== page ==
As Kentuckians prepare their Thanksgiving feast, they’re advised to add fruits to the menu. As for concerns about the presence of pesticides and other farm chemicals, University of Kentucky Extension Specialist Rick Bessin says farmers have long been urged to assess the need for such chemicals and minimize their use.
“By doing this, they eliminate unnecessary pesticide usage and I think everyone agrees that we need to eliminate unnecessary pesticide usage. It’s a waste of money. It’s not potentially good for the applicator, the grower or the environment,” said Bessin.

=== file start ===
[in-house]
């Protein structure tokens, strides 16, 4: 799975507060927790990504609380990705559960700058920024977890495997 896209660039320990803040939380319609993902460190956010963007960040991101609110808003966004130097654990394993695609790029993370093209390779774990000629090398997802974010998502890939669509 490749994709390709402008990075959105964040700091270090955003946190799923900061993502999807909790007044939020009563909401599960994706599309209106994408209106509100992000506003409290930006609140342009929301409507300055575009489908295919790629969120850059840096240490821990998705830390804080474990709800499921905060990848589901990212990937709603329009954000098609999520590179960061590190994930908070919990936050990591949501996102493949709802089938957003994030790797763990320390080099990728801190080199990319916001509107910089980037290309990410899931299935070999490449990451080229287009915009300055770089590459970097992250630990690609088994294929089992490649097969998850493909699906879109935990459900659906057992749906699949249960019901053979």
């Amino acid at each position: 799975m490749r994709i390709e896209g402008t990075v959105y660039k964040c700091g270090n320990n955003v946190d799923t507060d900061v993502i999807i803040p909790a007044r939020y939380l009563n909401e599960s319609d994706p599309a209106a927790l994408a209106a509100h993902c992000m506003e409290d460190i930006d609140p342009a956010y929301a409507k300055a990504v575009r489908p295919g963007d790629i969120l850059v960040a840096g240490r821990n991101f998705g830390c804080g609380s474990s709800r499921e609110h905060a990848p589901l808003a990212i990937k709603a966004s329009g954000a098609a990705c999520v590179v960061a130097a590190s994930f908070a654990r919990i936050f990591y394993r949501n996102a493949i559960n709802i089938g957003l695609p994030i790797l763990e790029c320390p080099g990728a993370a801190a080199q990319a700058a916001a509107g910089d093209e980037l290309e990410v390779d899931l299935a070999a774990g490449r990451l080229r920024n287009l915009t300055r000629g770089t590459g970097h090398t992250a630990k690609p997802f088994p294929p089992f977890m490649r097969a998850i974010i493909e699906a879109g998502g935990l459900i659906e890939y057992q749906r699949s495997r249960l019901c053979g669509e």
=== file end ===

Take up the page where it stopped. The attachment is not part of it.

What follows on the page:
Bessin adds farmers are restricted by law on the amount of pesticide that can be applied to apples, peaches, or blackberries. He adds farmers can’t harvest crops recently treated with chemicals.
“When they spray it, they have to wait the length of that pre harvest interval before they can pick the crop. And that allows the residues to be weathered and be reduced. Sunlight, rain, wind, heat, all help to break down these residues,” added Bessin.
Bessin says fruits and vegetables across Kentucky are sampled each year for pesticide residues. He says the vast majority tested have no discernable pesticide present.